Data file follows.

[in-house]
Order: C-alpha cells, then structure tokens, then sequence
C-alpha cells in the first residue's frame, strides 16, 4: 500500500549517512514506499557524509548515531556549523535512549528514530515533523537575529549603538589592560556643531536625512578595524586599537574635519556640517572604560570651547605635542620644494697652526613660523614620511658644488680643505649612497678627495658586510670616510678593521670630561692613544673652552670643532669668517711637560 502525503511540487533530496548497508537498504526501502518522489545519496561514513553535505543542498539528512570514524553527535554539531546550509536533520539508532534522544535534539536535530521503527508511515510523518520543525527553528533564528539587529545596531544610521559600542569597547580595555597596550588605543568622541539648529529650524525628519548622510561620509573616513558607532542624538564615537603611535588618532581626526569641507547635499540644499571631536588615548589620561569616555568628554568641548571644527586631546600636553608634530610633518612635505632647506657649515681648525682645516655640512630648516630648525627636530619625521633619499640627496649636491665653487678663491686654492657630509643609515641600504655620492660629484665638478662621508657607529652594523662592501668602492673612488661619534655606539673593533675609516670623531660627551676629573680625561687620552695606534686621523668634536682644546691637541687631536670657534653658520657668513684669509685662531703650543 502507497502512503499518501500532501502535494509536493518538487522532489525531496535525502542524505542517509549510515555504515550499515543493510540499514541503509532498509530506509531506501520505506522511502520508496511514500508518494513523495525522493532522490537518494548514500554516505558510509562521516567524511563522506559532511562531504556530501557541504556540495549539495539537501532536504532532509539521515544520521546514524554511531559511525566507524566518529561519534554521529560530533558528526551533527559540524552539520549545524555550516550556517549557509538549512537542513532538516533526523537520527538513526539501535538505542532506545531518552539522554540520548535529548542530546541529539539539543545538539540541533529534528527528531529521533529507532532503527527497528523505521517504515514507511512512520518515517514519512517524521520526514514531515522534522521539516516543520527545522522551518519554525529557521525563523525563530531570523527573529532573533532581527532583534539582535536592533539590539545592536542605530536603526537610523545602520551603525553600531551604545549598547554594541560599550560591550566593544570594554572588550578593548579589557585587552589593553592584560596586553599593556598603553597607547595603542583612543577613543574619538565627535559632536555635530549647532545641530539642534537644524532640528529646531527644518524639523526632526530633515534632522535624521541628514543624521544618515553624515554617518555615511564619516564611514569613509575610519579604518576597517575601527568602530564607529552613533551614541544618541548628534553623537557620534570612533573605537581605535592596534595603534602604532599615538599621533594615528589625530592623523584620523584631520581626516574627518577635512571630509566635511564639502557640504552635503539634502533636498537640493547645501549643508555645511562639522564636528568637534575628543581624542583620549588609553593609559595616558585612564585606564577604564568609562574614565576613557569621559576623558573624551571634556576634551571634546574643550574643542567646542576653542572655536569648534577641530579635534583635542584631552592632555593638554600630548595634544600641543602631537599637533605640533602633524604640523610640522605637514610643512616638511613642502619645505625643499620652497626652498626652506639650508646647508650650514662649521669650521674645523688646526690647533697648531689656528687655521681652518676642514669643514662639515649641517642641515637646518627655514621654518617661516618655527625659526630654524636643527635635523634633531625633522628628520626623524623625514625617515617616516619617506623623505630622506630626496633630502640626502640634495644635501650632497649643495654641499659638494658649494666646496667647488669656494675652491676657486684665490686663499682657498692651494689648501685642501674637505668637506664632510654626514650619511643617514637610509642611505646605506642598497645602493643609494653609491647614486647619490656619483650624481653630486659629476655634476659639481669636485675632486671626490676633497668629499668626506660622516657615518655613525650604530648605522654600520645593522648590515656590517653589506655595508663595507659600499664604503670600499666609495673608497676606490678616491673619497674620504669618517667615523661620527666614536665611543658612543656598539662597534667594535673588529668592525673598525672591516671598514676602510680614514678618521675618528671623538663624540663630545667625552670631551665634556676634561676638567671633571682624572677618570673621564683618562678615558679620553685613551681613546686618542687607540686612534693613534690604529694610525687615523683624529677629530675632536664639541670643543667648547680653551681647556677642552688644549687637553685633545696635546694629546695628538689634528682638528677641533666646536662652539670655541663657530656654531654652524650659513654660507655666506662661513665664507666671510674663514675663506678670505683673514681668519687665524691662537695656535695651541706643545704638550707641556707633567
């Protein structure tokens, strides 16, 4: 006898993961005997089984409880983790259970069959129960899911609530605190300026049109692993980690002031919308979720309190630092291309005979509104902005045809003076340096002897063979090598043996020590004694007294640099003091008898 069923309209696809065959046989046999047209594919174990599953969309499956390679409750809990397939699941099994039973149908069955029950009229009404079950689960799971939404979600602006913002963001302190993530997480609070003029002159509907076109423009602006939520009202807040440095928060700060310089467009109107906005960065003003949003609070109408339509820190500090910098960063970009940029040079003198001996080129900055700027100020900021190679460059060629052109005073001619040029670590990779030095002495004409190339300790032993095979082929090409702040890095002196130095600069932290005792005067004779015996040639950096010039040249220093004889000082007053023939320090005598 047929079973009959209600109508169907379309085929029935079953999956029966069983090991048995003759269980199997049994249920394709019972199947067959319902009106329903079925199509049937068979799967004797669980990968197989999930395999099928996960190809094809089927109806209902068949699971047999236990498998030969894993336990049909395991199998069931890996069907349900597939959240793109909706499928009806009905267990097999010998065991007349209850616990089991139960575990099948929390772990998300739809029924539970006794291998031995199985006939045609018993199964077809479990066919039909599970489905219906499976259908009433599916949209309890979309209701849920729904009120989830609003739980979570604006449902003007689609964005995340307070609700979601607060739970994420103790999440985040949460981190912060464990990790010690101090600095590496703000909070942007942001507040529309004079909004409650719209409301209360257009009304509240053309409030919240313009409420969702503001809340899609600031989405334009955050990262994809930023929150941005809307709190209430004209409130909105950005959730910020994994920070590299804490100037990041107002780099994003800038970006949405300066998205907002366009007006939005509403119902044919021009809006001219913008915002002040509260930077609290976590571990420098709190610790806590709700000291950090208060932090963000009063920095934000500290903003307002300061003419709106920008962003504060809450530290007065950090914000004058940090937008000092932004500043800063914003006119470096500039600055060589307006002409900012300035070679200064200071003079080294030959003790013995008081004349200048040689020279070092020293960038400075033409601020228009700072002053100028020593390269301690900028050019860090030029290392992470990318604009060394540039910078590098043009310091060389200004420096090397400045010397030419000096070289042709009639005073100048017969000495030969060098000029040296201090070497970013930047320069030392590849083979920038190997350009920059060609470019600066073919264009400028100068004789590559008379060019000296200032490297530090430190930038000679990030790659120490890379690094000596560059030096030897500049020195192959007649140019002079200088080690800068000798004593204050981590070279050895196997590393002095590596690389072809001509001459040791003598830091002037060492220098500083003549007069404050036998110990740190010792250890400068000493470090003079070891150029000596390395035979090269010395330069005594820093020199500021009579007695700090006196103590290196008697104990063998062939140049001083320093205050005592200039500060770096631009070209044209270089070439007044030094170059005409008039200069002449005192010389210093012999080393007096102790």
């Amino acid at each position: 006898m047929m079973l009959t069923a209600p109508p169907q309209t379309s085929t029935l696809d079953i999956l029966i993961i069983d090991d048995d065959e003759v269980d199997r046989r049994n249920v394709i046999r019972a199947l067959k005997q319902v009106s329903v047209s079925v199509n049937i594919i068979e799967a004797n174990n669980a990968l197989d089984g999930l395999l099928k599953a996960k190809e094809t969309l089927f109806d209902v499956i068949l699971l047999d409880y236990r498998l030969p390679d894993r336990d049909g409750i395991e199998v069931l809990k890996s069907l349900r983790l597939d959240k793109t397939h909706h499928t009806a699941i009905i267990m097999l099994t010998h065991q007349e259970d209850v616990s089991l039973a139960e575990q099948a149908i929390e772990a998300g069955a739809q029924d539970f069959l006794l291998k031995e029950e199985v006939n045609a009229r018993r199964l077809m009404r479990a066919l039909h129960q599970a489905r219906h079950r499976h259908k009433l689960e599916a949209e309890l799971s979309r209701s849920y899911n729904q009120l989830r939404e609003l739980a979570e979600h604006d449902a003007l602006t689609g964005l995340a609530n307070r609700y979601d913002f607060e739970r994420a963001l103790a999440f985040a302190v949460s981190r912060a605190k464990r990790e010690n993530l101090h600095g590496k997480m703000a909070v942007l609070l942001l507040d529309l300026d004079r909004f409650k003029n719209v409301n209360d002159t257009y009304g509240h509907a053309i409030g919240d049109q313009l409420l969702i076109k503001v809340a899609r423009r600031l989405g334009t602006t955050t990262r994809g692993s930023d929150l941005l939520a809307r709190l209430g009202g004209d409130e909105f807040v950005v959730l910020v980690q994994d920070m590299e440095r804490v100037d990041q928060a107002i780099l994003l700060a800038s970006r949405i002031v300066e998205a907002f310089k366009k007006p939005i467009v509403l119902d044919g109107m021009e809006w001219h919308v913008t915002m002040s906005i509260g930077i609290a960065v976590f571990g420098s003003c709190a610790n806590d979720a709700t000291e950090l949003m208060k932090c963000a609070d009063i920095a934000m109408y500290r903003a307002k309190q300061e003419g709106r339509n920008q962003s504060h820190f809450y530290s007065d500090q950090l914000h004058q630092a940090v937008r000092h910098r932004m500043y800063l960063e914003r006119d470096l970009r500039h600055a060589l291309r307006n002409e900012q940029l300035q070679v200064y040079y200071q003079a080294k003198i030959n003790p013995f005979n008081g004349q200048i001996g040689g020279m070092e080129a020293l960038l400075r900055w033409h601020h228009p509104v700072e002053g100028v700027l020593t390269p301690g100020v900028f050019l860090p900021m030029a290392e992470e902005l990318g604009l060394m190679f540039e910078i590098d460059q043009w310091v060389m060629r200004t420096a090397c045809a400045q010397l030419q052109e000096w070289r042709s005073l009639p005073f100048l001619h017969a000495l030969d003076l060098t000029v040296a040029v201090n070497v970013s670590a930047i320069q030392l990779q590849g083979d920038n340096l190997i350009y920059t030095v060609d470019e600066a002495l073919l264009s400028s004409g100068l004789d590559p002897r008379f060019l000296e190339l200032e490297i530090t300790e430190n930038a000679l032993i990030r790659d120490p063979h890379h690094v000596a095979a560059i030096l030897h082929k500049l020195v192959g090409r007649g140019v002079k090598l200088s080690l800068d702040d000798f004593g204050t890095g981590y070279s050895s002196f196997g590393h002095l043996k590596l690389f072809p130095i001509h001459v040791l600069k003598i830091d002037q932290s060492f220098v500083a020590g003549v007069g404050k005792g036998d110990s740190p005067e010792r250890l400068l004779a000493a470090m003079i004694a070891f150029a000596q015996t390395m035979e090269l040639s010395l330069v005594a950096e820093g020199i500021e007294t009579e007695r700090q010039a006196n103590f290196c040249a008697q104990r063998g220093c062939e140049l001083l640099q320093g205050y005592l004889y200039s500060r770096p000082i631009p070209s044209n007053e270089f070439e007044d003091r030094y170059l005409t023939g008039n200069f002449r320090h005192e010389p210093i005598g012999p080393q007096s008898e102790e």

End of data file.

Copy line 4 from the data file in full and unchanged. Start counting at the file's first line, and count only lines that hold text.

């Protein structure tokens, strides 16, 4: 006898993961005997089984409880983790259970069959129960899911609530605190300026049109692993980690002031919308979720309190630092291309005979509104902005045809003076340096002897063979090598043996020590004694007294640099003091008898 069923309209696809065959046989046999047209594919174990599953969309499956390679409750809990397939699941099994039973149908069955029950009229009404079950689960799971939404979600602006913002963001302190993530997480609070003029002159509907076109423009602006939520009202807040440095928060700060310089467009109107906005960065003003949003609070109408339509820190500090910098960063970009940029040079003198001996080129900055700027100020900021190679460059060629052109005073001619040029670590990779030095002495004409190339300790032993095979082929090409702040890095002196130095600069932290005792005067004779015996040639950096010039040249220093004889000082007053023939320090005598 047929079973009959209600109508169907379309085929029935079953999956029966069983090991048995003759269980199997049994249920394709019972199947067959319902009106329903079925199509049937068979799967004797669980990968197989999930395999099928996960190809094809089927109806209902068949699971047999236990498998030969894993336990049909395991199998069931890996069907349900597939959240793109909706499928009806009905267990097999010998065991007349209850616990089991139960575990099948929390772990998300739809029924539970006794291998031995199985006939045609018993199964077809479990066919039909599970489905219906499976259908009433599916949209309890979309209701849920729904009120989830609003739980979570604006449902003007689609964005995340307070609700979601607060739970994420103790999440985040949460981190912060464990990790010690101090600095590496703000909070942007942001507040529309004079909004409650719209409301209360257009009304509240053309409030919240313009409420969702503001809340899609600031989405334009955050990262994809930023929150941005809307709190209430004209409130909105950005959730910020994994920070590299804490100037990041107002780099994003800038970006949405300066998205907002366009007006939005509403119902044919021009809006001219913008915002002040509260930077609290976590571990420098709190610790806590709700000291950090208060932090963000009063920095934000500290903003307002300061003419709106920008962003504060809450530290007065950090914000004058940090937008000092932004500043800063914003006119470096500039600055060589307006002409900012300035070679200064200071003079080294030959003790013995008081004349200048040689020279070092020293960038400075033409601020228009700072002053100028020593390269301690900028050019860090030029290392992470990318604009060394540039910078590098043009310091060389200004420096090397400045010397030419000096070289042709009639005073100048017969000495030969060098000029040296201090070497970013930047320069030392590849083979920038190997350009920059060609470019600066073919264009400028100068004789590559008379060019000296200032490297530090430190930038000679990030790659120490890379690094000596560059030096030897500049020195192959007649140019002079200088080690800068000798004593204050981590070279050895196997590393002095590596690389072809001509001459040791003598830091002037060492220098500083003549007069404050036998110990740190010792250890400068000493470090003079070891150029000596390395035979090269010395330069005594820093020199500021009579007695700090006196103590290196008697104990063998062939140049001083320093205050005592200039500060770096631009070209044209270089070439007044030094170059005409008039200069002449005192010389210093012999080393007096102790």